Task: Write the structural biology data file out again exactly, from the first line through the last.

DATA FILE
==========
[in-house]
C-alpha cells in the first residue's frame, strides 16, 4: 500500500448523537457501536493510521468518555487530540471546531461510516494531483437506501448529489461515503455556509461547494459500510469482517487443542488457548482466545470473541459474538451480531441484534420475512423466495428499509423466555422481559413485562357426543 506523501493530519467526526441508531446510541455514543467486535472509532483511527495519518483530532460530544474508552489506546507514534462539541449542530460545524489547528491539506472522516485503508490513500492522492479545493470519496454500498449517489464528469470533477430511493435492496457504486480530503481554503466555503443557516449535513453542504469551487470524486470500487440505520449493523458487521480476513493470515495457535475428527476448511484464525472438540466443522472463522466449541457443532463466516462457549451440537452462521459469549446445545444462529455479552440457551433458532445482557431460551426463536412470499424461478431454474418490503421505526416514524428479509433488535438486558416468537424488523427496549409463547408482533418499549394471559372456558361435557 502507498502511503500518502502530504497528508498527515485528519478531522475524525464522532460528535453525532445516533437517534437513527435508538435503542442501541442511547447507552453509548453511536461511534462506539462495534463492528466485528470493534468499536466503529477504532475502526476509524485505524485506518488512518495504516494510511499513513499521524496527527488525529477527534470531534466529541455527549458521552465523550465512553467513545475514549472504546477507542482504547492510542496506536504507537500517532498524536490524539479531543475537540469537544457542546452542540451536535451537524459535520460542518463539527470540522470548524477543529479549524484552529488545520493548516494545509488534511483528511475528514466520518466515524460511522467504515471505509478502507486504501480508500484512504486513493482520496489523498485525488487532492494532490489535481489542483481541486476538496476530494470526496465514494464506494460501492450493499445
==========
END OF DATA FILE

[in-house]
C-alpha cells in the first residue's frame, strides 16, 4: 500500500448523537457501536493510521468518555487530540471546531461510516494531483437506501448529489461515503455556509461547494459500510469482517487443542488457548482466545470473541459474538451480531441484534420475512423466495428499509423466555422481559413485562357426543 506523501493530519467526526441508531446510541455514543467486535472509532483511527495519518483530532460530544474508552489506546507514534462539541449542530460545524489547528491539506472522516485503508490513500492522492479545493470519496454500498449517489464528469470533477430511493435492496457504486480530503481554503466555503443557516449535513453542504469551487470524486470500487440505520449493523458487521480476513493470515495457535475428527476448511484464525472438540466443522472463522466449541457443532463466516462457549451440537452462521459469549446445545444462529455479552440457551433458532445482557431460551426463536412470499424461478431454474418490503421505526416514524428479509433488535438486558416468537424488523427496549409463547408482533418499549394471559372456558361435557 502507498502511503500518502502530504497528508498527515485528519478531522475524525464522532460528535453525532445516533437517534437513527435508538435503542442501541442511547447507552453509548453511536461511534462506539462495534463492528466485528470493534468499536466503529477504532475502526476509524485505524485506518488512518495504516494510511499513513499521524496527527488525529477527534470531534466529541455527549458521552465523550465512553467513545475514549472504546477507542482504547492510542496506536504507537500517532498524536490524539479531543475537540469537544457542546452542540451536535451537524459535520460542518463539527470540522470548524477543529479549524484552529488545520493548516494545509488534511483528511475528514466520518466515524460511522467504515471505509478502507486504501480508500484512504486513493482520496489523498485525488487532492494532490489535481489542483481541486476538496476530494470526496465514494464506494460501492450493499445